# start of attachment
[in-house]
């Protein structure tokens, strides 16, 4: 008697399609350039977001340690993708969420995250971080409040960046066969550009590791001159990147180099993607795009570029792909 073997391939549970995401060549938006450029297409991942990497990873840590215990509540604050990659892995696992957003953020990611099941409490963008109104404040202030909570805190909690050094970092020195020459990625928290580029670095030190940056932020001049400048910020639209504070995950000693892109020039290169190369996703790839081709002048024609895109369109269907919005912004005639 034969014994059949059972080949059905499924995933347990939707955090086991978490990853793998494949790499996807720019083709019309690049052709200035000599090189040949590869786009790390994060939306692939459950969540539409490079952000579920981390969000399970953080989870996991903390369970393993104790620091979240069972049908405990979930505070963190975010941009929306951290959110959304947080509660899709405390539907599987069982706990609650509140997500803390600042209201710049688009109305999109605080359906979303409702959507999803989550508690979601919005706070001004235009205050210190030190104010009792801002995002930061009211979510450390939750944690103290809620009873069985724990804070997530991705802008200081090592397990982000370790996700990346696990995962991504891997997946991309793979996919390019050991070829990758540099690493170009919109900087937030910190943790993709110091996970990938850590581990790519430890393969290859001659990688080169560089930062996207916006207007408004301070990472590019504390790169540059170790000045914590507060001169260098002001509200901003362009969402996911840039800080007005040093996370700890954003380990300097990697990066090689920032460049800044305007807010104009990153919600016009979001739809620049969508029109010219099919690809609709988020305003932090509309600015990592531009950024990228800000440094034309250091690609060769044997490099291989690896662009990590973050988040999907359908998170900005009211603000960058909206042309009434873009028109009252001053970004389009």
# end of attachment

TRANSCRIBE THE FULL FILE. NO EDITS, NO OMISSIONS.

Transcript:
[in-house]
């Protein structure tokens, strides 16, 4: 008697399609350039977001340690993708969420995250971080409040960046066969550009590791001159990147180099993607795009570029792909 073997391939549970995401060549938006450029297409991942990497990873840590215990509540604050990659892995696992957003953020990611099941409490963008109104404040202030909570805190909690050094970092020195020459990625928290580029670095030190940056932020001049400048910020639209504070995950000693892109020039290169190369996703790839081709002048024609895109369109269907919005912004005639 034969014994059949059972080949059905499924995933347990939707955090086991978490990853793998494949790499996807720019083709019309690049052709200035000599090189040949590869786009790390994060939306692939459950969540539409490079952000579920981390969000399970953080989870996991903390369970393993104790620091979240069972049908405990979930505070963190975010941009929306951290959110959304947080509660899709405390539907599987069982706990609650509140997500803390600042209201710049688009109305999109605080359906979303409702959507999803989550508690979601919005706070001004235009205050210190030190104010009792801002995002930061009211979510450390939750944690103290809620009873069985724990804070997530991705802008200081090592397990982000370790996700990346696990995962991504891997997946991309793979996919390019050991070829990758540099690493170009919109900087937030910190943790993709110091996970990938850590581990790519430890393969290859001659990688080169560089930062996207916006207007408004301070990472590019504390790169540059170790000045914590507060001169260098002001509200901003362009969402996911840039800080007005040093996370700890954003380990300097990697990066090689920032460049800044305007807010104009990153919600016009979001739809620049969508029109010219099919690809609709988020305003932090509309600015990592531009950024990228800000440094034309250091690609060769044997490099291989690896662009990590973050988040999907359908998170900005009211603000960058909206042309009434873009028109009252001053970004389009």